At 12, girls often become self-conscious about their body. Here's how to find out if these concerns are normal or signs of a potential eating disorder.

By the editors of Child magazine
October 05, 2005

Q: My child has been saying to me that she is afraid of getting fat. How can I tell if she may be headed for an eating disorder?

A: "This is the time when lots of girls start to obsess over their weight," says Felicia Busch, a spokesperson for the American Dietetic Association in Chicago. "They're beginning to go through puberty and becoming more self-conscious about how their bodies measure up to media standards."

You should be concerned, adds Busch, if your child becomes fixated on her weight, worrying about it constantly, or if she stops eating a lot of the foods she used to enjoy. "If this happens, try taking your daughter to see a registered dietitian, who can review what she is eating to determine if it is enough and who can discuss healthy eating and weight control.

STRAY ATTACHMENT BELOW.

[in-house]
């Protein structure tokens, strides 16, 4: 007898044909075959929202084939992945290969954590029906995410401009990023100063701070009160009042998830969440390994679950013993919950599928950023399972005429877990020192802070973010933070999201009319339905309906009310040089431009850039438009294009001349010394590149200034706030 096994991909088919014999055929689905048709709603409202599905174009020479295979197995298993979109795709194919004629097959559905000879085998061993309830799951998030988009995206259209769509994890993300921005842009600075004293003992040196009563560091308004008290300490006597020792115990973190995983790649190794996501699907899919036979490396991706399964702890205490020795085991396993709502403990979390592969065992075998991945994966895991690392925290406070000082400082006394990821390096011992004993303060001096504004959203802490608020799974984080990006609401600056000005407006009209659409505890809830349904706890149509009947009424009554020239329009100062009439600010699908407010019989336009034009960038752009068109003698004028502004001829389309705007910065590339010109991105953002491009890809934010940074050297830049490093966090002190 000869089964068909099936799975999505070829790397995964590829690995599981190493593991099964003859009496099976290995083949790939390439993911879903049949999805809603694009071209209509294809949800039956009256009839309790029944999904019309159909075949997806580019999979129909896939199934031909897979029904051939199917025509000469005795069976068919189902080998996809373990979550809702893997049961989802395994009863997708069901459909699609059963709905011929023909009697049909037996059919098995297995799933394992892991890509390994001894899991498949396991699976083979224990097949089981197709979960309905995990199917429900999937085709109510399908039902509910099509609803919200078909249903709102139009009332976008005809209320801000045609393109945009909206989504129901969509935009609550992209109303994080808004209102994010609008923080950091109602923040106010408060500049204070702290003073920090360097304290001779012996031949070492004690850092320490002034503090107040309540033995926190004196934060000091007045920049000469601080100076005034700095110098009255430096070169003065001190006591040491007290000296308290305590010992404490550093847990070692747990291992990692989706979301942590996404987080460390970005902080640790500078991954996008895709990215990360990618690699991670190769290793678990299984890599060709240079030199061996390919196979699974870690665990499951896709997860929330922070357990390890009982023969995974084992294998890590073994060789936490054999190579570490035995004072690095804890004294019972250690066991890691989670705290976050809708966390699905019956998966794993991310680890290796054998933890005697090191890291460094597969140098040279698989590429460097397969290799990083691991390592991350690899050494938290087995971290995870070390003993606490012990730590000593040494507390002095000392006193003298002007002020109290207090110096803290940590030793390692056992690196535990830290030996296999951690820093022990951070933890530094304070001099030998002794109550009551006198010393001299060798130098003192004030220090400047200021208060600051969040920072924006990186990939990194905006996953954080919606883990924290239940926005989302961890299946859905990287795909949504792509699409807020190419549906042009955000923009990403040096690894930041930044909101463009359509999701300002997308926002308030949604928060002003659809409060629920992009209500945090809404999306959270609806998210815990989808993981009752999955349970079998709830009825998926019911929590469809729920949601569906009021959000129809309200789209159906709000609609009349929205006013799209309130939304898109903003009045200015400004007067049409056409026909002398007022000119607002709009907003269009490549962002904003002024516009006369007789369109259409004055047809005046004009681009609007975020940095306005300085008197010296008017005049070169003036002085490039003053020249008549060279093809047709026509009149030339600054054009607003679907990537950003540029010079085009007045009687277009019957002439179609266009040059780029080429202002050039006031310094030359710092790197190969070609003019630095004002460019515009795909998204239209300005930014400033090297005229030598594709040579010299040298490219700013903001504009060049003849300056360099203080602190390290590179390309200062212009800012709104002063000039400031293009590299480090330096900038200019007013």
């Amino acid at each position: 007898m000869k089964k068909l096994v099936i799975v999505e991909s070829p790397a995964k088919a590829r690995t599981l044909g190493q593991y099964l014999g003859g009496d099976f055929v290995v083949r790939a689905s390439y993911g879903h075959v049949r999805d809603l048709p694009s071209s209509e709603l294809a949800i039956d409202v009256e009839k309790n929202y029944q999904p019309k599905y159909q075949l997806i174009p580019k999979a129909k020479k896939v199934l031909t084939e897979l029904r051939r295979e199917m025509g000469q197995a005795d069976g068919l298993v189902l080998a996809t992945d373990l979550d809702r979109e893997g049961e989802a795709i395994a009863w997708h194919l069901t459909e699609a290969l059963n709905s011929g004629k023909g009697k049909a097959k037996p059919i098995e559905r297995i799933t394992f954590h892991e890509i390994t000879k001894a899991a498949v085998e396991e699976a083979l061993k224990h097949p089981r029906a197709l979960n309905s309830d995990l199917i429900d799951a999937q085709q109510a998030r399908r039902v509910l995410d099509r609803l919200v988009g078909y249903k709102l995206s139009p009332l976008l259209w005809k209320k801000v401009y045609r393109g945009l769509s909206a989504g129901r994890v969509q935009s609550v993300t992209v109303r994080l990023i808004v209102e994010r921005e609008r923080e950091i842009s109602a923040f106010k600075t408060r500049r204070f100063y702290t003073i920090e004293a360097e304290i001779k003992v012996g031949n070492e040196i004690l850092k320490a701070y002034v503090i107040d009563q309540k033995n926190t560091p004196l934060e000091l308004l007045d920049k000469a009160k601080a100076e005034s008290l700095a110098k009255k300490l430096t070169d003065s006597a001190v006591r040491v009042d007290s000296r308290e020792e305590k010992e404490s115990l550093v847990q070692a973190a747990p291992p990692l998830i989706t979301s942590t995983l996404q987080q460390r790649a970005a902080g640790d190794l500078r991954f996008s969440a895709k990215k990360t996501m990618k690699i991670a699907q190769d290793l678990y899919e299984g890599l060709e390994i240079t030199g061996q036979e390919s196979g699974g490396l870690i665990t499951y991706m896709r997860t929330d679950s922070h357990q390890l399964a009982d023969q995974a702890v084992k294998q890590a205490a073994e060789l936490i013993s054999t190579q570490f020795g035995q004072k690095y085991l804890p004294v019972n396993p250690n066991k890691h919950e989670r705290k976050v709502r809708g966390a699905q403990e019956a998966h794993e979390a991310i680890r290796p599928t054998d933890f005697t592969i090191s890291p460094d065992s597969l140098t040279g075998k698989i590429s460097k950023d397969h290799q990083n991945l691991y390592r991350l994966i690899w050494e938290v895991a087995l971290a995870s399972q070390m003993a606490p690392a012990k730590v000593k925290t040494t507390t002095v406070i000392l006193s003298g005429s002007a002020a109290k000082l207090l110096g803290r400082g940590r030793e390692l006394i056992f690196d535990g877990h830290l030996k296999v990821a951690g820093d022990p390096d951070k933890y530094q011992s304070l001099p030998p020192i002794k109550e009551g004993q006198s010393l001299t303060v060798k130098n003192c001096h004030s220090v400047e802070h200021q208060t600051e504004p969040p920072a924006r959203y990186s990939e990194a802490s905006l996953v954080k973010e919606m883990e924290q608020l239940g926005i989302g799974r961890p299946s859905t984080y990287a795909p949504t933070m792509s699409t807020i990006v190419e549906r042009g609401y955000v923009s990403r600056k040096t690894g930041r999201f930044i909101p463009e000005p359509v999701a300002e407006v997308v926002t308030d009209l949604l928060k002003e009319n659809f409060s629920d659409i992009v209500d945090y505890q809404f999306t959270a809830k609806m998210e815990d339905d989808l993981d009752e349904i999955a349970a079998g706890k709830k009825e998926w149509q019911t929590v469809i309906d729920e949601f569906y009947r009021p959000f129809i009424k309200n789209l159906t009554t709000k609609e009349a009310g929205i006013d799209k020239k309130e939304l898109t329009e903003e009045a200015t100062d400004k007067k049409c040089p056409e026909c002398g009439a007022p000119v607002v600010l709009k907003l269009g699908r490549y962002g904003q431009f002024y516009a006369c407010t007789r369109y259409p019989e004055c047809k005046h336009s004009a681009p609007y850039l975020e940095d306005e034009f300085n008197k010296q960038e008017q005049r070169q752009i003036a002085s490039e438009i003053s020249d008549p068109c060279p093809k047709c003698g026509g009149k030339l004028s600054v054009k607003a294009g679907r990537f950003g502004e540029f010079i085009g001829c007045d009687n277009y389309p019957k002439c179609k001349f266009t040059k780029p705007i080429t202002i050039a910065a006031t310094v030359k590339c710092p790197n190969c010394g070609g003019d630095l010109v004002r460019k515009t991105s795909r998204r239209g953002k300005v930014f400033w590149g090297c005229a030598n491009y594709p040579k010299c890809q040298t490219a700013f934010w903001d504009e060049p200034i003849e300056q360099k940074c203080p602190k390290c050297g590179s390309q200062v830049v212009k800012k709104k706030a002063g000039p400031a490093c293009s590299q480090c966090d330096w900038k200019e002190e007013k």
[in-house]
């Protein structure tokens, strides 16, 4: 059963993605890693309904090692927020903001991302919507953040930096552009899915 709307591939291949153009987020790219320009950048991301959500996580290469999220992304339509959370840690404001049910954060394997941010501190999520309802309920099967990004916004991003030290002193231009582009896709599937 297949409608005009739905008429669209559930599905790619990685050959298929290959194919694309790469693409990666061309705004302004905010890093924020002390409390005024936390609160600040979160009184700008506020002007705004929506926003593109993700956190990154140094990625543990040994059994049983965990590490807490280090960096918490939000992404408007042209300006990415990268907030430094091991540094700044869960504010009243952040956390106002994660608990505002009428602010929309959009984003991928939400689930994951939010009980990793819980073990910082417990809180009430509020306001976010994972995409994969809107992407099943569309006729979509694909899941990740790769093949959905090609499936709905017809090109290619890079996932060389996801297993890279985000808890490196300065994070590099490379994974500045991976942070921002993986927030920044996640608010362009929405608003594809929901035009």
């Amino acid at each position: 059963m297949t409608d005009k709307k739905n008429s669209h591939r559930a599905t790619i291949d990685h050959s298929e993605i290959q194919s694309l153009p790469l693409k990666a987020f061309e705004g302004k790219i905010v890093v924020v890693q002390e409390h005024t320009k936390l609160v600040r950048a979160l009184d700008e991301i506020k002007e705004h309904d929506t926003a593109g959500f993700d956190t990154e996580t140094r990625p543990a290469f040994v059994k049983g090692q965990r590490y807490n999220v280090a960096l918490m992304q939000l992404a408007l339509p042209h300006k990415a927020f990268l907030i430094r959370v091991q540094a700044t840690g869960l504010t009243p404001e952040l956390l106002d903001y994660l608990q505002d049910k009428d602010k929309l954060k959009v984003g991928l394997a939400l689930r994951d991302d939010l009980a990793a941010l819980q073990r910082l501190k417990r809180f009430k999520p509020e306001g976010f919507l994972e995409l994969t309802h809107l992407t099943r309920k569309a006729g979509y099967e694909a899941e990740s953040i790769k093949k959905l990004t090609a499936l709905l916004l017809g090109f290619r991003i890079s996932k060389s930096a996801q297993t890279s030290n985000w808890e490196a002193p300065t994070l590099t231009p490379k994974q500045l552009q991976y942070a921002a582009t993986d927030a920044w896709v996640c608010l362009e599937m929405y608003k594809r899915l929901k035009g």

"Also, find out what's happening with your daughter's peers," says Busch. "Talk to her friends' mothers to see whether they're noticing the same concerns. If so, and the girls belong to a club at school, arrange for a speaker to talk to them about positive self-image and self-esteem. This is an age when eating attitudes are really critical," she adds. If you suspect there is a problem, don't ignore it.

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